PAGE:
“Sometimes it requires more space to actually hear certain things. One of my early complaints musically with TV On The Radio – which I was completely a part of – was “always more”. Adding layer, after layer, after layer. Things are there, but they start to get lost. I think we are getting better at finding a balance for that. I like there to be space.”
R: The Rain Machine artwork is described as “provocative” on the Anti- website. Rivmixx thinks it’s actually quite a peaceful image…
KM: “Yeah, I like the fantastic. I like art nouveau artists – like Mucha – it’s some of the most inspiring to me because it’s fantastic and mythic and beautiful and I also find that I don’t see much reflection of my personhood in it, because it’s Eurocentric.
“Breasts are supposed to be “provocative” in America, which is fucking absurd. You could paint a nuclear mushroom cloud on the cover and they’d probably say nihilistic, but not provocative.”
“You could say the same for American fantastic output, Disney studios, for example, really shaped my aesthetic as a child. I wanted to draw like that, but I didn’t see myself in it because I’m not a sympathising, white supremacist company. Anything that was going to represent me was going to be degrading or dismissive.
“I don’t really feel like it’s provocative. It’s funny, they might say that because they’re American – and I’m American too – but breasts are supposed to be “provocative” in America, which is fucking absurd. You could paint a nuclear mushroom cloud on the cover and they’d probably say nihilistic, but not provocative.”
R: Do you think it’s important to offer your own artwork?
KM: “It’s something I wanted to do, but I feel like part of the reason I buy records and that I visit a record store is because I want the whole thing. People want that less and less you know, but presentation is important, I think.
“It’s funny, I ran into my friend Arrington [De Dionyso of the band Old Time Relijun] and he does all his own artwork. He handed me his new record and our artwork is strangely similar. It’s a fairly psychedelic happenstance. It’s two naked females with wings and holding a severed lion’s head and there’s a rainbow arching out of their crowns over the whole thing… It’s funny.”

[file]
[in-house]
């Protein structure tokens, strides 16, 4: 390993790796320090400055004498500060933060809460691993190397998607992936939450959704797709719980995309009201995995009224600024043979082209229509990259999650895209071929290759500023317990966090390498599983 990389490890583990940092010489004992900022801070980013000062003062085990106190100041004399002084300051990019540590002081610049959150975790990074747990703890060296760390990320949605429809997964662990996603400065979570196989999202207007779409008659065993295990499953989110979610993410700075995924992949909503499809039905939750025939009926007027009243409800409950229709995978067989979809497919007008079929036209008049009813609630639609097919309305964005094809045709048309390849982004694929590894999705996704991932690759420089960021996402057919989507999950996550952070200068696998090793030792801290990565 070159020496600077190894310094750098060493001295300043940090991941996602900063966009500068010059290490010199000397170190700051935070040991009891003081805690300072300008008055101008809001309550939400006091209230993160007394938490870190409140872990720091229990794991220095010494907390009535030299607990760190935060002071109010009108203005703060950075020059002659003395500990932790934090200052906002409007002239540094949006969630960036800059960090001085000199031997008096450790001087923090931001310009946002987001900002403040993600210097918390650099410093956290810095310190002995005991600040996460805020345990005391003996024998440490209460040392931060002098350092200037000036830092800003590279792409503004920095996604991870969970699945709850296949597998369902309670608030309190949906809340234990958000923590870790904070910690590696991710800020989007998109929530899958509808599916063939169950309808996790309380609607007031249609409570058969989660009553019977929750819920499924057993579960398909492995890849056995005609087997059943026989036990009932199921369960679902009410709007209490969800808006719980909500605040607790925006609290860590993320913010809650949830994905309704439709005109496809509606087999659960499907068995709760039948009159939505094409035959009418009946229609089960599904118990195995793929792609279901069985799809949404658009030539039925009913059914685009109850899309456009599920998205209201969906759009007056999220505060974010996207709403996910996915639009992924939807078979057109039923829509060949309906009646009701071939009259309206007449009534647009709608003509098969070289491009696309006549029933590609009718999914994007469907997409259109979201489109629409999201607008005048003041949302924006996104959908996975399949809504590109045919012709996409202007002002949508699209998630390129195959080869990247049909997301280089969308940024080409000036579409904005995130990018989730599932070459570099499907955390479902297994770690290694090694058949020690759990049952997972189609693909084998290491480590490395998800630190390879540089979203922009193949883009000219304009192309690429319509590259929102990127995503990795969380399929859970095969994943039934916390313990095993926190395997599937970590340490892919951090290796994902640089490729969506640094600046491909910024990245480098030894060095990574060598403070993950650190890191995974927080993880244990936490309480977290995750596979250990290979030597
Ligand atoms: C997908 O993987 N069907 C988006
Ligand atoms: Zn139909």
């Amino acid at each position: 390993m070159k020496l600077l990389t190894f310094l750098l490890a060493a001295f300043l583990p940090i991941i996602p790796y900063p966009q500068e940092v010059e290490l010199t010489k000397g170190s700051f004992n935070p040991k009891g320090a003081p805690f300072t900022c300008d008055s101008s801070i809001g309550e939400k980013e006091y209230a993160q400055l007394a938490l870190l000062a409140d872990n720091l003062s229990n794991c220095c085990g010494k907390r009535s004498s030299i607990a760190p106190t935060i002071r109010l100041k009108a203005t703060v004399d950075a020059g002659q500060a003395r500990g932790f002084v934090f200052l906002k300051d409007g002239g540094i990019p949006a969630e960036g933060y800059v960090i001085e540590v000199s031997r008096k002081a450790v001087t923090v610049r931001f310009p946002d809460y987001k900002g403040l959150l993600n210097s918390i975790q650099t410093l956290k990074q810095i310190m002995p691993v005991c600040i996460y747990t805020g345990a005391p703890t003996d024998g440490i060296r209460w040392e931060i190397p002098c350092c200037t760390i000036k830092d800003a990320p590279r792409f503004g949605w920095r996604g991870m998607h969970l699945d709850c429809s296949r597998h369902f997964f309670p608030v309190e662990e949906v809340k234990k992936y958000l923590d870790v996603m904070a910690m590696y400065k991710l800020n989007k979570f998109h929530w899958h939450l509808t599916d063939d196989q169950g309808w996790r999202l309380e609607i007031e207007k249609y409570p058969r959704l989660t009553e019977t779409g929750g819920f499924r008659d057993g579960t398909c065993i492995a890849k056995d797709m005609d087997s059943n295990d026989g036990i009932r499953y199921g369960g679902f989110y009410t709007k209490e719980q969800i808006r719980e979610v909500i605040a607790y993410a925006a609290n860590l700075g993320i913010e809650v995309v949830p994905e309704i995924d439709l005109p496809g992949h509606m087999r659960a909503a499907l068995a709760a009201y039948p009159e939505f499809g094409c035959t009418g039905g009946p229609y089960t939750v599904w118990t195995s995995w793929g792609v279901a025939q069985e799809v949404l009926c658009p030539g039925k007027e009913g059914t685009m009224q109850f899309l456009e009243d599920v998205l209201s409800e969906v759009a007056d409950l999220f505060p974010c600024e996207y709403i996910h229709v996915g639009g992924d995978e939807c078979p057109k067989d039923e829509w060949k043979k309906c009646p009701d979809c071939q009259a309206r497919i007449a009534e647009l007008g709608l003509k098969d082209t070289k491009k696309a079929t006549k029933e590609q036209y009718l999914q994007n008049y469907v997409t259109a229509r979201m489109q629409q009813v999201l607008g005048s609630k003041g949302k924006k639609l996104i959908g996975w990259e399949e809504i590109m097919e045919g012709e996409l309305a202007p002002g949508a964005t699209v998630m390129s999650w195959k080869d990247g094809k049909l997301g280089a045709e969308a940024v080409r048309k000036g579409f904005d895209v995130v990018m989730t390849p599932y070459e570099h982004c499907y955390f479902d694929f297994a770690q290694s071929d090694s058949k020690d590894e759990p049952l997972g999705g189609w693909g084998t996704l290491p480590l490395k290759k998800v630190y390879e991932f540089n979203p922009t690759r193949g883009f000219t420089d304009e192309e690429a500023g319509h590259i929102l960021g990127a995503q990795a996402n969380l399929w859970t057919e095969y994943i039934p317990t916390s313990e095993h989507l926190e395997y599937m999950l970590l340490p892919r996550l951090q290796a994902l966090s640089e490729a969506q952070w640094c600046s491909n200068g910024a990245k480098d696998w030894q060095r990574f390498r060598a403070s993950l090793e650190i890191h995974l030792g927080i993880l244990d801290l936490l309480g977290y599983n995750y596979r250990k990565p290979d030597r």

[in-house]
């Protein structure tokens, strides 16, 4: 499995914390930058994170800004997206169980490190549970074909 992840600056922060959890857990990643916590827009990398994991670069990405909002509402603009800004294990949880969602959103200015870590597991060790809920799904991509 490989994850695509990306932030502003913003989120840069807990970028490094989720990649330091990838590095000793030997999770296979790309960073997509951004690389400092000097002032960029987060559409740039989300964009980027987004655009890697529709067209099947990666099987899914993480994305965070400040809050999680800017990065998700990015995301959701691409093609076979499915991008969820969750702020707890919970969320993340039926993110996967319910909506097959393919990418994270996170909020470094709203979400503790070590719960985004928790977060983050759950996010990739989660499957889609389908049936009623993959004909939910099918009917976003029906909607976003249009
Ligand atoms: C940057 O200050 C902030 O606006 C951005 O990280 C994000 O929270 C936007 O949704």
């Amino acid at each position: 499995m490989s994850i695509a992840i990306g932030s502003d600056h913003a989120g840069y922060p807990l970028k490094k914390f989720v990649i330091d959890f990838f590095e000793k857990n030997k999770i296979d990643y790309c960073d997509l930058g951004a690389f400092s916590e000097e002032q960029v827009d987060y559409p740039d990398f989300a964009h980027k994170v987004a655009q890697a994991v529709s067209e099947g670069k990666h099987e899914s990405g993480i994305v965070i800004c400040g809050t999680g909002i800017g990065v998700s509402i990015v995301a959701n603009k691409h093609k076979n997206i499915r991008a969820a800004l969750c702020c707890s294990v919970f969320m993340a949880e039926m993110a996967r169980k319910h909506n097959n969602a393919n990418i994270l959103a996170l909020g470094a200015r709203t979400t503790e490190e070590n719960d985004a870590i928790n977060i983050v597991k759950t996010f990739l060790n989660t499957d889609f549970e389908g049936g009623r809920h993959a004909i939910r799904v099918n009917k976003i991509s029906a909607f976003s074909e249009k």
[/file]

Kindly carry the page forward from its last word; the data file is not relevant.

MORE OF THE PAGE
“It’s just evident to me that creativity – at least musically for me and how I work – always benefits from polygamy.”
R: You’ve said before that you have to question the honesty of repeat performances. Is that part of the reason that you maintain so many different projects? To stop “the facade” growing too thick?
KM: “I guess in a lot of ways it’s easier to keep it… uh… [puts on self-reproaching voice] “keep it real”. I don’t wanna say that. But the many motivation for that is that I just want as many creative relationships as possible. It’s just evident to me that creativity – at least musically for me and how I work – always benefits from polygamy. As many relationships as you have time to cultivate, the music always benefits from that.”
R: The Rain Machine tour kicked off on Monday (September 21), are you looking forward to that? What kind of preparations have you been making?
KM: “I’m really looking forward to it. I’ve been rehearsing with a band of four friends to work on some of the songs – voice and guitar wasn’t going to do them justice. So I’ve been spending some time just trying to figure stuff out, but it’s in the same vein and aesthetic as the record.”
R: Is there any chance of some UK dates?
KM: “I would like to. If it’s possible and if there’s interest to support it then I’d like to get over there with the band in the late winter and early spring.”
Written for Rivmixx